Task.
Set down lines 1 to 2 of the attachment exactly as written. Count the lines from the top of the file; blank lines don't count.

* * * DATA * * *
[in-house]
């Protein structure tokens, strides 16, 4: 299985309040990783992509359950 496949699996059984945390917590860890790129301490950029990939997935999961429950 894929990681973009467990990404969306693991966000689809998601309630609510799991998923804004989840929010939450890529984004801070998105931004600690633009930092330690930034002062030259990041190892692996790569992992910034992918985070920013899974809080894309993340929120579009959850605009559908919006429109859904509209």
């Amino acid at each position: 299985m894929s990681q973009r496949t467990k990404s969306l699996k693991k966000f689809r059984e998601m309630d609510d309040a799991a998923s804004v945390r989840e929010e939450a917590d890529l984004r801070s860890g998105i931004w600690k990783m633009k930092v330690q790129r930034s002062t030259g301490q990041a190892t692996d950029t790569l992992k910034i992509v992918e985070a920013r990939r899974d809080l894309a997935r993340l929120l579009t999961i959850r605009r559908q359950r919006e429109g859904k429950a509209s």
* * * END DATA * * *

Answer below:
[in-house]
């Protein structure tokens, strides 16, 4: 299985309040990783992509359950 496949699996059984945390917590860890790129301490950029990939997935999961429950 894929990681973009467990990404969306693991966000689809998601309630609510799991998923804004989840929010939450890529984004801070998105931004600690633009930092330690930034002062030259990041190892692996790569992992910034992918985070920013899974809080894309993340929120579009959850605009559908919006429109859904509209």